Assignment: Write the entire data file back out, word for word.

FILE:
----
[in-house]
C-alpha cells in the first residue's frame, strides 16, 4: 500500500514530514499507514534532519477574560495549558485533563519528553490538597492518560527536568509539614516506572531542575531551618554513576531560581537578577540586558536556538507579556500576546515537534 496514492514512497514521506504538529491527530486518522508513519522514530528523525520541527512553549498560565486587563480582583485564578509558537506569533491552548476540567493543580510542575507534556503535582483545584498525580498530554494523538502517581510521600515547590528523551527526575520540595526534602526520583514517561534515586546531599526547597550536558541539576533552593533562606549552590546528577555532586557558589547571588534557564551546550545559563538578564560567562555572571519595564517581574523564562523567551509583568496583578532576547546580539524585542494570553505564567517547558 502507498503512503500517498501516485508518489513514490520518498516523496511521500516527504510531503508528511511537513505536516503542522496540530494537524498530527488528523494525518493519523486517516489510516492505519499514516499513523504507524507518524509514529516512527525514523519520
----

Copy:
[in-house]
C-alpha cells in the first residue's frame, strides 16, 4: 500500500514530514499507514534532519477574560495549558485533563519528553490538597492518560527536568509539614516506572531542575531551618554513576531560581537578577540586558536556538507579556500576546515537534 496514492514512497514521506504538529491527530486518522508513519522514530528523525520541527512553549498560565486587563480582583485564578509558537506569533491552548476540567493543580510542575507534556503535582483545584498525580498530554494523538502517581510521600515547590528523551527526575520540595526534602526520583514517561534515586546531599526547597550536558541539576533552593533562606549552590546528577555532586557558589547571588534557564551546550545559563538578564560567562555572571519595564517581574523564562523567551509583568496583578532576547546580539524585542494570553505564567517547558 502507498503512503500517498501516485508518489513514490520518498516523496511521500516527504510531503508528511511537513505536516503542522496540530494537524498530527488528523494525518493519523486517516489510516492505519499514516499513523504507524507518524509514529516512527525514523519520